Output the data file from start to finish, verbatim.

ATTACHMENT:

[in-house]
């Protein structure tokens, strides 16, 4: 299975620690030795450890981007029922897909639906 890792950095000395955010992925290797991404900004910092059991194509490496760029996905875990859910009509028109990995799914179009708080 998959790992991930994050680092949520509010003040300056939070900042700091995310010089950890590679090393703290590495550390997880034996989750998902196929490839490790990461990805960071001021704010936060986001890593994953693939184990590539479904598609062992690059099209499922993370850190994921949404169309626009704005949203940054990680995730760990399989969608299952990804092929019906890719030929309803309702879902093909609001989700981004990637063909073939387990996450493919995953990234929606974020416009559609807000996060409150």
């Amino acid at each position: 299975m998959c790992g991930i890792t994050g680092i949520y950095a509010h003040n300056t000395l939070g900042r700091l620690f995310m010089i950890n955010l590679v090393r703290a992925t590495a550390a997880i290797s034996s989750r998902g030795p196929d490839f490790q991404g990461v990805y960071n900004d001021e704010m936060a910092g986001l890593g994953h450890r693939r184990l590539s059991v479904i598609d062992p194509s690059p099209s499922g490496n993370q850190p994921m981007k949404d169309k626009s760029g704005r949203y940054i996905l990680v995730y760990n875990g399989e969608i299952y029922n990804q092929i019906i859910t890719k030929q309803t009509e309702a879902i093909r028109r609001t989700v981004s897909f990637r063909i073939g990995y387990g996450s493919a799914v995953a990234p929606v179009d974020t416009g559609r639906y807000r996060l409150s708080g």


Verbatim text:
[in-house]
């Protein structure tokens, strides 16, 4: 299975620690030795450890981007029922897909639906 890792950095000395955010992925290797991404900004910092059991194509490496760029996905875990859910009509028109990995799914179009708080 998959790992991930994050680092949520509010003040300056939070900042700091995310010089950890590679090393703290590495550390997880034996989750998902196929490839490790990461990805960071001021704010936060986001890593994953693939184990590539479904598609062992690059099209499922993370850190994921949404169309626009704005949203940054990680995730760990399989969608299952990804092929019906890719030929309803309702879902093909609001989700981004990637063909073939387990996450493919995953990234929606974020416009559609807000996060409150």
């Amino acid at each position: 299975m998959c790992g991930i890792t994050g680092i949520y950095a509010h003040n300056t000395l939070g900042r700091l620690f995310m010089i950890n955010l590679v090393r703290a992925t590495a550390a997880i290797s034996s989750r998902g030795p196929d490839f490790q991404g990461v990805y960071n900004d001021e704010m936060a910092g986001l890593g994953h450890r693939r184990l590539s059991v479904i598609d062992p194509s690059p099209s499922g490496n993370q850190p994921m981007k949404d169309k626009s760029g704005r949203y940054i996905l990680v995730y760990n875990g399989e969608i299952y029922n990804q092929i019906i859910t890719k030929q309803t009509e309702a879902i093909r028109r609001t989700v981004s897909f990637r063909i073939g990995y387990g996450s493919a799914v995953a990234p929606v179009d974020t416009g559609r639906y807000r996060l409150s708080g």